It happened 31 years ago today. Actually, several “its” happened and all were of immeasurable import:
- A conscious awakening to the reality of the Ethiopian famine
- The massive staging of a simultaneous music event on two continents (Wembley Stadium in London & JFK Stadium in Philadelphia)
- A shit ton of legends and legends-to-be played for FREE
- I turned 16 and music became my best friend
Back in the day when basic cable opened us up to televangelists, constant news, sports, and late night semi-soft porn, there was MTV in the mix doing it’s weird music programming thing and, for that, I was appreciative. From the Average White, Band, Chic and Air Supply; Kenny Rogers, Prince and Donna Summer; Nancy Wilson, Crystal Gale and the Village People, I was into sound and those who made it and here was this easily accessible, concentrated space for music-ish shows and videos.
And then came Live Aid: Bob Geldof’s herculean undertaking to prove that music could change lives and change the world.
He succeeded. In the many obvious ways such as the millions raised for relief and the subsequent efforts to serve humanity, but also in a not-so-obvious one. So hey, Bob: If I’ve never offered an actual “thank you,” here you go.
July 13, 1985. Summer in Brooklyn, NY, school’s out and it was my birthday. As the youngest of three and the only girl-child, my perspective on a “good time” was different. I’m a Cancer: a notorious homebody with a world that largely existed in my imagination. As a female and the youngest child being raised by a single mom in Brooklyn (aka “Crooklyn”), life was somewhat on lockdown. It was understandable: my growing up years were marked by the real world horrors of the Son of Sam/.44 Caliber Killer, Etan Patz, Ted Bundy and the Atlanta Child Murders.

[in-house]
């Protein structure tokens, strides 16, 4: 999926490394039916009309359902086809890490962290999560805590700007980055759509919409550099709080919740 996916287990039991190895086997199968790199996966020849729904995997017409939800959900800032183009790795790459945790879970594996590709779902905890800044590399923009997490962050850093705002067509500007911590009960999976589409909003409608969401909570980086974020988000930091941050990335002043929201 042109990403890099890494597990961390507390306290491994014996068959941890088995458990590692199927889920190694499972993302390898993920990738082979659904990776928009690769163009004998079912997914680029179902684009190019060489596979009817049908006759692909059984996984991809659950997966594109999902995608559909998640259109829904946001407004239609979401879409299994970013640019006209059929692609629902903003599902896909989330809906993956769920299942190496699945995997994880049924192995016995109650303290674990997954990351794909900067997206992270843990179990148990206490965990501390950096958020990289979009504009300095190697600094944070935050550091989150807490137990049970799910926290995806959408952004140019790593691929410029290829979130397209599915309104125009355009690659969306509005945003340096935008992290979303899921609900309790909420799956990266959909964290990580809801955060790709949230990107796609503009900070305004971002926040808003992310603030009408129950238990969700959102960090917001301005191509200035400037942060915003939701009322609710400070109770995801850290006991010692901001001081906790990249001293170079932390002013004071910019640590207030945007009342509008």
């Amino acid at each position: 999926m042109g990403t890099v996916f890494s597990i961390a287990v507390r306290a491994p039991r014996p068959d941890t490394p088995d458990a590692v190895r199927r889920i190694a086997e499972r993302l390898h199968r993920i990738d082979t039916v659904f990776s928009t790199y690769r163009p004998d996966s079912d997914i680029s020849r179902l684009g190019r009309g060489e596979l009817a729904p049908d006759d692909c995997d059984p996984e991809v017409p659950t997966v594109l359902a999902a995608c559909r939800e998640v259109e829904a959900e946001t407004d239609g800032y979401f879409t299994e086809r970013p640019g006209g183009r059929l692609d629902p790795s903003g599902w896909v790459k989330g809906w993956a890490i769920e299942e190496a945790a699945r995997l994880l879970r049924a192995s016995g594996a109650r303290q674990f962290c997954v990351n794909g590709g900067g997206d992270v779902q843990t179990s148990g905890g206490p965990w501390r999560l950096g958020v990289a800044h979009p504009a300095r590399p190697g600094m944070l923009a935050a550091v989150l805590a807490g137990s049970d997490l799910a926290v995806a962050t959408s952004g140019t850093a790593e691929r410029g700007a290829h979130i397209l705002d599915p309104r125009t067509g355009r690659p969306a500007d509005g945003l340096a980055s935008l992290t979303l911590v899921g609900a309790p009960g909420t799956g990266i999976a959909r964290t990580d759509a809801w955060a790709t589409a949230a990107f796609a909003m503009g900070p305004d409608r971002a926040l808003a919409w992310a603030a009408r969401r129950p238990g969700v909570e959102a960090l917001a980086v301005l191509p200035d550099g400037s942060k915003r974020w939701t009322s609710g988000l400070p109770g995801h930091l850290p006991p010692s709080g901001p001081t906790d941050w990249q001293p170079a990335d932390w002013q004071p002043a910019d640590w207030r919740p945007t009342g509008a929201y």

Unlike most freshly minted 16 year olds (especially the female variety), I had no qualms with such a seemingly momentous occasion being marked by doing very little at all, introvert that I am. No, I don’t hate birthdays: I’m just indifferent to them…unless they’re someone else’s. Your day of life: awesome. Mine: meh.
Planted on the living room floor in our apartment with the television on was a fine way as any to spend the day, particularly because it would be nothing but wall to wall music from out of this world artists that I’d probably never see live. Going to shows wasn’t a thing/an option for me. But this would stoke my love for Billy Ocean, Men At Work and Queen. David Bowie: fine as fuck. And you’ve gotta love Cyndi Lauper and that cheeky upstart, Madonna, but legendary was also on the bill like Elton John and the Beach Boys, with interviews and commentary spliced in.
I don’t remember every artist that performed, every nuance of the each performance or aspect of the broadcast (for some reason I remember Marilyn McCoo talking), but the day would become a watershed moment: The day marked my heart’s shift from loving music to being in love with music.